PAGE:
A transcript of Shaykh Amin Kholwadia’s lecture delivered in Amman, Jordan in 2017 regarding the impact of Maturidi kalam on bioethics was published this month. Earlier this summer, I released an article on challenges and opportunities for Muslims to become live players in American healthcare. For the theoretical frameworks of scholars and researchers to manifest, Muslims must focus on practical applications and initiatives that reflect the ethos of Islam. I continue the path along this dialectic by digging deeper on three important themes from the Shaykh’s lecture: 1) creating a living tradition, 2) applying sound epistemology, and 3) applying amr bil maruf wa nahi anil munkar (commanding the good and forbidding the evil).
Creating a living tradition
When somebody converts to Islam, you teach them through the oral tradition; you don’t stack books of Bukhari, Muslim, Tirmidhi, and say based on these hadith, you are now going to make wudu or do the salah. The oral tradition is still very much alive in our communities, but a lot of the academic learning comes from the written tradition.
Following along Shaykh Kholwadia’s emphasis on oral tradition, lay Muslim clinicians cannot acquire knowledge of Islamic bioethics through mere autodidacticism. The true signs of a tradition of knowledge include master-apprentice relationships that lead to a shared nexus of concepts, methodologies, and theories. In our context, this means experts convening to create a tailor-made curriculum for healthcare professionals to impart themes of Islamic bioethics, everyday solutions for patient care decisions (ex. gender interactions, end-of-life care, procedure referral), and general understanding of who Muslim American care providers and patients are and what challenges they face. The ability for this to transpire becomes easier as new institutions emerge in cities such as Chicago (the Initiative on Islam and Medicine at University of Chicago, along with the Darul Qasim seminary) and Palo Alto (Muslims and Mental Health Lab, led by Dr. Rania Awaad), and online platforms (Al Balagh Academy offers numerous courses on Islam and medicine).
The demand for an Islam and medicine curriculum is likely to be significant – a study of 626 Muslim physicians in America found that 89% report Islam as being very or the most important part of their life; interestingly, the same study found that “physicians who reported consulting Islamic bioethics literature more often had higher odds of recommending active treatment over hospice care in an end-of-life case vignette.” Another worldwide study of 1,366 physicians found that healthcare practitioners who self-identify as strongly religious may be more likely “to include factors in their decision-making that fall into the domain of spirituality or abiding by certain rules than do those without strong religious beliefs.” The conclusion goes on to state that, “Religion appears to be an attribute given to individuals at birth without their own deliberation whereas ‘religiosity’ requires a personal inner deliberation.”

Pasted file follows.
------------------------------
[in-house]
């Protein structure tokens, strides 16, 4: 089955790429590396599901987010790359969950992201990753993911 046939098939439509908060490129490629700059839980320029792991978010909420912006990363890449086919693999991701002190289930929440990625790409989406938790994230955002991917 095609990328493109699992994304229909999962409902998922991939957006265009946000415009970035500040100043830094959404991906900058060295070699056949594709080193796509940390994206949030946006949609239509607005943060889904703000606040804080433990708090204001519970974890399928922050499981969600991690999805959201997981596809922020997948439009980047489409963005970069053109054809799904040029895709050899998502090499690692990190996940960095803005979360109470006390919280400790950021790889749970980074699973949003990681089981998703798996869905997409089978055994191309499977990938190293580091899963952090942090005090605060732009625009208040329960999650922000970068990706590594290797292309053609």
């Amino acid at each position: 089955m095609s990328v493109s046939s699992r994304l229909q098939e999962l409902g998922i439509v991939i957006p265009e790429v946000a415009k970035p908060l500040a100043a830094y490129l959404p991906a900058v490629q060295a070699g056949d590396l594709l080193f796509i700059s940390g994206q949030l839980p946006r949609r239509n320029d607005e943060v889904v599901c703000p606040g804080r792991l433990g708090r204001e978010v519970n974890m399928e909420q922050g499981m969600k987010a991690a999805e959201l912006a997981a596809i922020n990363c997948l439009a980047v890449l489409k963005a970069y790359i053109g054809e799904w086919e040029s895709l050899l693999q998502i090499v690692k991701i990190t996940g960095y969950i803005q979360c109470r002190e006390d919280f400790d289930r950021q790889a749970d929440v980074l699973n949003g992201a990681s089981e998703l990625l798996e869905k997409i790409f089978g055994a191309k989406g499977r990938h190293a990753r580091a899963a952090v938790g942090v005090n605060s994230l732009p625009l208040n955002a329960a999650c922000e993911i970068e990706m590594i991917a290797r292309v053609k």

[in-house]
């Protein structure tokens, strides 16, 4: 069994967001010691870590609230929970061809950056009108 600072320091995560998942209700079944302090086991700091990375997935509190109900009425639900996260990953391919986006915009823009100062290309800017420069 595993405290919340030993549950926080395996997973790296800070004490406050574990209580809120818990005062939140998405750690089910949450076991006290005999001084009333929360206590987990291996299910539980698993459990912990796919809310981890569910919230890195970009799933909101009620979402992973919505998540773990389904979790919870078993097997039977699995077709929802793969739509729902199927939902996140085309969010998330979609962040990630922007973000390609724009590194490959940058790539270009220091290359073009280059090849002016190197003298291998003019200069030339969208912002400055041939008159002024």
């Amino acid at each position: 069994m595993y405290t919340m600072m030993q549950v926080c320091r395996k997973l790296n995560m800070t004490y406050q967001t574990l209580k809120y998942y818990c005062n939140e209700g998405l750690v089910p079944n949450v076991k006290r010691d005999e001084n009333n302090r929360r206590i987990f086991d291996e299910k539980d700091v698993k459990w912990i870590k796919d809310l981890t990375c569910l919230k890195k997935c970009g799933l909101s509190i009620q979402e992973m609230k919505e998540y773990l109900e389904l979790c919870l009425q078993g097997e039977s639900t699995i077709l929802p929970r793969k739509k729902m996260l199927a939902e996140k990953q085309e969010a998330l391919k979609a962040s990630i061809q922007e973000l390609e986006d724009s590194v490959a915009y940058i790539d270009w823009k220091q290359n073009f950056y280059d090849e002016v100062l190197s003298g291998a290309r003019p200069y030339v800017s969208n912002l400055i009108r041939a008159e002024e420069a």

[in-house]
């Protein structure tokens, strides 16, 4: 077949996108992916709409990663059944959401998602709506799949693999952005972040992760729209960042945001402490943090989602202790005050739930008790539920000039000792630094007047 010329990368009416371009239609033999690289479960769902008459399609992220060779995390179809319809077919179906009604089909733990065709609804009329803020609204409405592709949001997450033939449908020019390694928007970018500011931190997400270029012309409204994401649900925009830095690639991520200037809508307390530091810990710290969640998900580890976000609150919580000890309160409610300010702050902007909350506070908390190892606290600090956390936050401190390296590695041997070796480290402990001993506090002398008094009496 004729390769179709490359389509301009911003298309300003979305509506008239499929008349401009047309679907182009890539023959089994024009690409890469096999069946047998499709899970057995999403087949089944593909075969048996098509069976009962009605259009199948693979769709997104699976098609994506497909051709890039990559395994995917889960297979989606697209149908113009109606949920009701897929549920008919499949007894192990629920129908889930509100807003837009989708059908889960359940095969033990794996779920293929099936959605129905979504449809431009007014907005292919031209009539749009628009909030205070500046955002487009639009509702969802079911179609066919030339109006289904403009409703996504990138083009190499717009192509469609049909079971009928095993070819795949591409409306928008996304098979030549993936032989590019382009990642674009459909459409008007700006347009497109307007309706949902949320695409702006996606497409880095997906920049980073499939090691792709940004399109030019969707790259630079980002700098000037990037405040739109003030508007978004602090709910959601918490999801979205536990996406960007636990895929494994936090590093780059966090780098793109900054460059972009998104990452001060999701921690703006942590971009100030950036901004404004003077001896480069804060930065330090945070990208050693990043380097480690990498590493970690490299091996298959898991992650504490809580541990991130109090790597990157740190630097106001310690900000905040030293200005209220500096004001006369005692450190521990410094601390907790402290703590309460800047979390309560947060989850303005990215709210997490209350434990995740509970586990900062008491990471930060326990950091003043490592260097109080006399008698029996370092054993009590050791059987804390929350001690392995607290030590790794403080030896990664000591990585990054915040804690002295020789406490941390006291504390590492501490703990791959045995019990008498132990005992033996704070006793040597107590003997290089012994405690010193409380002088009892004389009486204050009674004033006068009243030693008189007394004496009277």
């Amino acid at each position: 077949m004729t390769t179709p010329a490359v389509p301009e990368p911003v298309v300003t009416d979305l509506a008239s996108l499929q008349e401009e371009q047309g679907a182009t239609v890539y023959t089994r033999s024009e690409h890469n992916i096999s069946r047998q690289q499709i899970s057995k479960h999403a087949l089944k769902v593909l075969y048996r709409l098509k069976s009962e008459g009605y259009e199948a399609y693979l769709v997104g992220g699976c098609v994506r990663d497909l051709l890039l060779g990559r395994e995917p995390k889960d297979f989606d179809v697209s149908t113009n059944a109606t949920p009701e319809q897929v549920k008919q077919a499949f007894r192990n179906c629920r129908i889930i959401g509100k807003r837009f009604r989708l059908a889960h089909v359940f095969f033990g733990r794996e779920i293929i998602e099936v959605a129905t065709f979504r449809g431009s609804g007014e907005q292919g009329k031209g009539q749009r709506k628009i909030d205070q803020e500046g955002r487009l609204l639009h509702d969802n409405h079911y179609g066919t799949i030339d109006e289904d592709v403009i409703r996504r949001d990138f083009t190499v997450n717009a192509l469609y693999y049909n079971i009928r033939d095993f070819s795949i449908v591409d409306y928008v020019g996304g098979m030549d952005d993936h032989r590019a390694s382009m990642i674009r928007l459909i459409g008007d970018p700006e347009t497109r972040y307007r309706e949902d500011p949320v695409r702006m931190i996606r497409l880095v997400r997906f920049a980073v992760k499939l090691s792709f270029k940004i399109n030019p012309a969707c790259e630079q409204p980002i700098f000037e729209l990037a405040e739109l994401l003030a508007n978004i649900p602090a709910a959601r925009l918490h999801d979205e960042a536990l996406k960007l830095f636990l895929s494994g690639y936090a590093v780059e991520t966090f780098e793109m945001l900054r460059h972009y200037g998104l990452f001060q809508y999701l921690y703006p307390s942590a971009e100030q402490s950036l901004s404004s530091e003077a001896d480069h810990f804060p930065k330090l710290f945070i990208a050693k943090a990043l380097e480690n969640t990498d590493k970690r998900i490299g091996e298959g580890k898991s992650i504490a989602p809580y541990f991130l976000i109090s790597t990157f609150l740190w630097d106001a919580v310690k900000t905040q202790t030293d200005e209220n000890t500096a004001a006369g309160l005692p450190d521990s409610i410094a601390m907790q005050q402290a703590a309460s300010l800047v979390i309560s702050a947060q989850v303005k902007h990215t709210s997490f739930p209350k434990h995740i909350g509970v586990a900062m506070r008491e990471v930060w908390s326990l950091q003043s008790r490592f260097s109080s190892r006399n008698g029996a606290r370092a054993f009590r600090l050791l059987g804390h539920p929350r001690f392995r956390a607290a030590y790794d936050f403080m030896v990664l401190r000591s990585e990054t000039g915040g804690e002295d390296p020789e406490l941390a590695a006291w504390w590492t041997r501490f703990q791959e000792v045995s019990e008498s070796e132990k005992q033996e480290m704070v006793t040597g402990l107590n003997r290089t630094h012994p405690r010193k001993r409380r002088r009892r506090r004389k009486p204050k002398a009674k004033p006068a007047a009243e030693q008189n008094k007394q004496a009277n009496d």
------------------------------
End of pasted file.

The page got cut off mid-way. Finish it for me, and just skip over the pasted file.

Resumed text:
Applying sound epistemology to current issues
…you must understand, based on your epistemology, the value of your theology. What does your theology say, and how does your theology relate to your profession on a daily basis? For instance, if you were to see somebody that was on life support, how would you visualize the theology coming down to the level of whether or not you can pull the plug? ‘Can I terminate this person’s life?’ 
If bioethicists and scholars fail to signify the role of dīn outside of matters of worship and personal affairs, then the foundation of Islamic bioethics will crumble into a dead tradition of knowledge. Signs of a body of knowledge being unsuccessfully transferred include the inability to deploy original arguments with the same strength and the mimicry of one’s intellectual ancestors without deep understanding.  Today, it feels like Muslims aren’t even at the level of knowledge to mimic our intellectual predecessors. Among 557 Turkish intensive care unit physicians in a survey, there was a split among respondents who were against the legalization of Do Not Resuscitate based only on ‘humanitarian reasons’ or ‘both humanitarian reasons and religious beliefs.' Even when Muslim clinicians happen to adopt a stance in line with Islamic norms, it may not originate from an Islamic framework.